The Five Civilized Tribes set up towns such as Tulsa, Ardmore,Tahlequah, Tishomingo, Muskogee, and others, which became some of the larger towns in the state. They also brought their African slaves to Oklahoma, which added to the black Americanpopulation in the state. Members of these tribes fought primarily on the side of the Confederacy during the American Civil War in Indian territory. Following the Battle of Doaksville, Brigadier General Stand Watie, a Confederate commander of the Cherokee Nation, became the last Confederate general to surrender in the American Civil War, on 23 June 1865.

In time, the Indian Territory was reduced to what is now Oklahoma; and then, with the organization ofOklahoma Territory in 1890, to just the eastern half of the area. The citizens of Indian Territory tried, in 1905, to gain admission to the union as the State of Sequoyah, but were rebuffed by Congress and an Administration which did not want two new Western states, Sequoyah and Oklahoma. Citizens then joined to seek admission of a single state to the Union. With Oklahoma statehood in November 1907, Indian Territory was extinguished.

Many Indians continue to live in Oklahoma, especially in the eastern part. Correct me if I’m wrong, but I believe I’ve read that Oklahoma has the greatest number, as well as the highest percentage, of Native American Indians of all the states. Followed by Arizona.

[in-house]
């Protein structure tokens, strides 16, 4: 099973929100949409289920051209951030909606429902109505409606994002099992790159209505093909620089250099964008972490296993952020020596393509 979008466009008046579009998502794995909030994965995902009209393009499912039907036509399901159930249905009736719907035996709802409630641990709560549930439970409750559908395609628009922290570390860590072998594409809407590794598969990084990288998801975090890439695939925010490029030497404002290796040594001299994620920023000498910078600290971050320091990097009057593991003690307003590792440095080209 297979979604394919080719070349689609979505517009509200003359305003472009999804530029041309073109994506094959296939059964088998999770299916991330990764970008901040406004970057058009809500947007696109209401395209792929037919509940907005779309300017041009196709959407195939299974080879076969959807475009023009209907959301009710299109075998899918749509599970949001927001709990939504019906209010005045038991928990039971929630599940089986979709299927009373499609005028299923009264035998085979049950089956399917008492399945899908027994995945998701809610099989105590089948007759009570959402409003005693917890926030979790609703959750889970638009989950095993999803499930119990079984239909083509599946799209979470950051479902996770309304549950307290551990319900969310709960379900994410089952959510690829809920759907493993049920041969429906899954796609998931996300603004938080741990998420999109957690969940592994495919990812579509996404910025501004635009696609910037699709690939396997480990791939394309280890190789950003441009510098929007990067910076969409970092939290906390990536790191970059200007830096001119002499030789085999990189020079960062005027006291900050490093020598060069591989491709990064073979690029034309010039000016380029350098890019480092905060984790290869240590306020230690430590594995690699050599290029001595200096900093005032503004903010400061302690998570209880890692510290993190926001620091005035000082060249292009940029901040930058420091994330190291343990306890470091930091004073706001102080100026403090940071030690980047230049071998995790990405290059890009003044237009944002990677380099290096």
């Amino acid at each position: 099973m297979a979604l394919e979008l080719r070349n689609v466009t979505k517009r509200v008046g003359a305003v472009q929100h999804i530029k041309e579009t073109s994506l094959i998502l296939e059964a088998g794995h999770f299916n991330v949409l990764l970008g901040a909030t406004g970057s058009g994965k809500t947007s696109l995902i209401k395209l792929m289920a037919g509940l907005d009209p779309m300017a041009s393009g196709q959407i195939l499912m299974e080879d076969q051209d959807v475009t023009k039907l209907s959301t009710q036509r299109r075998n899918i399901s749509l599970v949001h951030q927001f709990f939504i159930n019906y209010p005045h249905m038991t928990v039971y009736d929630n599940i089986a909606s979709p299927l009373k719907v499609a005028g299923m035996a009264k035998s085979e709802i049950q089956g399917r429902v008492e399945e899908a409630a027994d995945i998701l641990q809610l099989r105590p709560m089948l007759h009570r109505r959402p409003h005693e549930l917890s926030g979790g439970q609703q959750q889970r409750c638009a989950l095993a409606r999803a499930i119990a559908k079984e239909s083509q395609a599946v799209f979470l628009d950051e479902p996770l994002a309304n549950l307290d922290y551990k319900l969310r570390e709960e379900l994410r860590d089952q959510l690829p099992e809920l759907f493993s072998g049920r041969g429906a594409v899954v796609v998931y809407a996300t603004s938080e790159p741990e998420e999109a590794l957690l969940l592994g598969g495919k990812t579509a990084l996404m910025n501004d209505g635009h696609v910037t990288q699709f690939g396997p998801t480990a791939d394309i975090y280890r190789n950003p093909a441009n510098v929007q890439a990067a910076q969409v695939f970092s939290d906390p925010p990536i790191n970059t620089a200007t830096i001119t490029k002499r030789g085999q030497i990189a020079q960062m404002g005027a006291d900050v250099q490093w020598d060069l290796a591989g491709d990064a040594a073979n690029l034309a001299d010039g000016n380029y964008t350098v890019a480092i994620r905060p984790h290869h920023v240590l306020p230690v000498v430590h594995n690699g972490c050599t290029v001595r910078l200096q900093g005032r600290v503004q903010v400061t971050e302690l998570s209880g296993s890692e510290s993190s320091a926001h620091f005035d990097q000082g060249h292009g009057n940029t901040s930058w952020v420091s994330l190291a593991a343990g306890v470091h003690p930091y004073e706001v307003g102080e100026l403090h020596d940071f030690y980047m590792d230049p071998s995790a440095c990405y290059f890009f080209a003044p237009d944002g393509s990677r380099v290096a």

Probably my Mom’s (Ellen Clock) favorite story from US history was the tale of the great Oklahoma land rushes. She told it to us boys many times throughout the years. How the Indians had walked the deadly Trail of Tears from the Deep South all the way to Indian Territory …and had been promised the land…all of it, forever. But that wasn’t to be. Then about the line up in the morning, the starting gun fired, the headlong rush for land on horseback, foot and in buggies, and all about the Boomers and Sooners. Especially about the Sooners, the ones that sneaked across the line too soon, hours or days ahead of time to grab a chunk of land. I always expected she would turn it into a story with a moral ….with the Sooners being the cheaters and therefore the bad guys in the event. But it never came across that way. There was always a twinkle in her eye while telling that story.

Dad (Charles Clock) was a big fan of football …going all the way back to when he played football during his youth and later on when he attended Kansas University (KU) …a Jayhawk! But when it came to a favorite team, at least later on in life, it was undoubtably the Oklahoma (OU) Sooners. I’m sure their tremendous success as THE dominate college team of the 1950’s, under legendary coach Bud Wilkinson, helped my dad’s allegiance. So growing up, it was Sooners this and Sooners that every fall. I would usually pull for the other team, any other team, just to bug him …but generally I wound up stuck with the losing team, when the game ended.

So, I guess you can take the boy or girl out of Oklahoma …but you can’t take Oklahoma out of the man or woman. One more thing, even now I’ll occasionally hear someone in Oregon, during football season say, “What kinda team nickname is THAT? What the heck is a Sooner, anyway?” And I’ll tell em, but I’m thinking, “How is it even possible that someone doesn’t know what a Sooner is?” ha



Land Run of 1889

From Wikipedia, the free encyclopedia